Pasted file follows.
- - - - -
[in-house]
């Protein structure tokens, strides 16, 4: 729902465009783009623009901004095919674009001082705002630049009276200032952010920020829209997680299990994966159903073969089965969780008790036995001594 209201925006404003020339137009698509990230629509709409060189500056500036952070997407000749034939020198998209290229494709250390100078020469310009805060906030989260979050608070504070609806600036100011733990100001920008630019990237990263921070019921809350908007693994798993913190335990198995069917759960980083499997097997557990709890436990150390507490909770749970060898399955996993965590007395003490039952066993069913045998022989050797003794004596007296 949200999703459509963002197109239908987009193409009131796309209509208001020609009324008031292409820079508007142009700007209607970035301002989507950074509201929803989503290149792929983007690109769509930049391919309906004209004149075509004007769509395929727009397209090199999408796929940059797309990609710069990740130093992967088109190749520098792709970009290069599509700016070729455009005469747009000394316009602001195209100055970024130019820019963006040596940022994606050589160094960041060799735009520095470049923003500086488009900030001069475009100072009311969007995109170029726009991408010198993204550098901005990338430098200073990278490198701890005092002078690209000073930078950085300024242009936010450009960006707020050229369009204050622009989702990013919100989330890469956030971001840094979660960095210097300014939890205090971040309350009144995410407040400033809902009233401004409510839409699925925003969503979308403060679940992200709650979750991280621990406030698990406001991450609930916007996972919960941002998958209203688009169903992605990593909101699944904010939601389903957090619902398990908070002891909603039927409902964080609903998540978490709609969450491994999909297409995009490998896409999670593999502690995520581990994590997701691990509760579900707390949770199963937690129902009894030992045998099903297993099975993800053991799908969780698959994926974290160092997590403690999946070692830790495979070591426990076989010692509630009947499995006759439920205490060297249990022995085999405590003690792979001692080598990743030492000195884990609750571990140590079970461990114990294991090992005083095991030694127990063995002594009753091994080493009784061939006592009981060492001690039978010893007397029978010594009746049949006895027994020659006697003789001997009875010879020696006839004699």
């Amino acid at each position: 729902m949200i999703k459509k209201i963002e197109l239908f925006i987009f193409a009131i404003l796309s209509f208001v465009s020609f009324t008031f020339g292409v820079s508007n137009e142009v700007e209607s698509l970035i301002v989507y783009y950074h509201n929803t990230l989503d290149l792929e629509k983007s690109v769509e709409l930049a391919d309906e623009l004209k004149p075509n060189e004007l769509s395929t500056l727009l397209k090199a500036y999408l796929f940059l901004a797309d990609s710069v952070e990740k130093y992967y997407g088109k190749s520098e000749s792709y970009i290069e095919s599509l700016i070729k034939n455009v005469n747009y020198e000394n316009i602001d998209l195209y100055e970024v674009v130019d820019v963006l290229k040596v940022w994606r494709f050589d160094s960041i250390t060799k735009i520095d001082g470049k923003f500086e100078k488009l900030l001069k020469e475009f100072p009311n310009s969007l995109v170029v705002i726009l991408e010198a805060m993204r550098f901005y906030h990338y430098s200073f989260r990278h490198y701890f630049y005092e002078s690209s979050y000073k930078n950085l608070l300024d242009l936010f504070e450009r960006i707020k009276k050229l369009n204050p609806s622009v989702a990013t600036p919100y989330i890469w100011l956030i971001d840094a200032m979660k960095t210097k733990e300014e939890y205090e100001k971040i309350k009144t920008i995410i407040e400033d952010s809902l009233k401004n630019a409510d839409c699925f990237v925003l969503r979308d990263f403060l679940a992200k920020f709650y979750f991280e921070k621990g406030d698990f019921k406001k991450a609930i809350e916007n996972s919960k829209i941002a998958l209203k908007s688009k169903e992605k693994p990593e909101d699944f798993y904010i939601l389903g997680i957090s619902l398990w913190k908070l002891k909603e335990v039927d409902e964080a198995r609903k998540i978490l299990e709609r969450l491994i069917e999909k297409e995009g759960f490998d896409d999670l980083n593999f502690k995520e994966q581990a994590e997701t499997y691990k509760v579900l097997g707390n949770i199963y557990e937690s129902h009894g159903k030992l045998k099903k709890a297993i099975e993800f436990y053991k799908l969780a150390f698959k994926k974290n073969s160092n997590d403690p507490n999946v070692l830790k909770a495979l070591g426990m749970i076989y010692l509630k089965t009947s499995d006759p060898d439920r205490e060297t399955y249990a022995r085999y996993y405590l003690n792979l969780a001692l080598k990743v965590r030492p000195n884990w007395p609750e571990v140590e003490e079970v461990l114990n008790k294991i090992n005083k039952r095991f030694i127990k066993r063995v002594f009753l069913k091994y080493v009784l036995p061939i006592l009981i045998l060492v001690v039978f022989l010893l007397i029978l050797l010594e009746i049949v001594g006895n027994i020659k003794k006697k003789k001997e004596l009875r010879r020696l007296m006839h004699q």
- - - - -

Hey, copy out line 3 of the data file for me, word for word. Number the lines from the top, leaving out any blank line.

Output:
């Amino acid at each position: 729902m949200i999703k459509k209201i963002e197109l239908f925006i987009f193409a009131i404003l796309s209509f208001v465009s020609f009324t008031f020339g292409v820079s508007n137009e142009v700007e209607s698509l970035i301002v989507y783009y950074h509201n929803t990230l989503d290149l792929e629509k983007s690109v769509e709409l930049a391919d309906e623009l004209k004149p075509n060189e004007l769509s395929t500056l727009l397209k090199a500036y999408l796929f940059l901004a797309d990609s710069v952070e990740k130093y992967y997407g088109k190749s520098e000749s792709y970009i290069e095919s599509l700016i070729k034939n455009v005469n747009y020198e000394n316009i602001d998209l195209y100055e970024v674009v130019d820019v963006l290229k040596v940022w994606r494709f050589d160094s960041i250390t060799k735009i520095d001082g470049k923003f500086e100078k488009l900030l001069k020469e475009f100072p009311n310009s969007l995109v170029v705002i726009l991408e010198a805060m993204r550098f901005y906030h990338y430098s200073f989260r990278h490198y701890f630049y005092e002078s690209s979050y000073k930078n950085l608070l300024d242009l936010f504070e450009r960006i707020k009276k050229l369009n204050p609806s622009v989702a990013t600036p919100y989330i890469w100011l956030i971001d840094a200032m979660k960095t210097k733990e300014e939890y205090e100001k971040i309350k009144t920008i995410i407040e400033d952010s809902l009233k401004n630019a409510d839409c699925f990237v925003l969503r979308d990263f403060l679940a992200k920020f709650y979750f991280e921070k621990g406030d698990f019921k406001k991450a609930i809350e916007n996972s919960k829209i941002a998958l209203k908007s688009k169903e992605k693994p990593e909101d699944f798993y904010i939601l389903g997680i957090s619902l398990w913190k908070l002891k909603e335990v039927d409902e964080a198995r609903k998540i978490l299990e709609r969450l491994i069917e999909k297409e995009g759960f490998d896409d999670l980083n593999f502690k995520e994966q581990a994590e997701t499997y691990k509760v579900l097997g707390n949770i199963y557990e937690s129902h009894g159903k030992l045998k099903k709890a297993i099975e993800f436990y053991k799908l969780a150390f698959k994926k974290n073969s160092n997590d403690p507490n999946v070692l830790k909770a495979l070591g426990m749970i076989y010692l509630k089965t009947s499995d006759p060898d439920r205490e060297t399955y249990a022995r085999y996993y405590l003690n792979l969780a001692l080598k990743v965590r030492p000195n884990w007395p609750e571990v140590e003490e079970v461990l114990n008790k294991i090992n005083k039952r095991f030694i127990k066993r063995v002594f009753l069913k091994y080493v009784l036995p061939i006592l009981i045998l060492v001690v039978f022989l010893l007397i029978l050797l010594e009746i049949v001594g006895n027994i020659k003794k006697k003789k001997e004596l009875r010879r020696l007296m006839h004699q």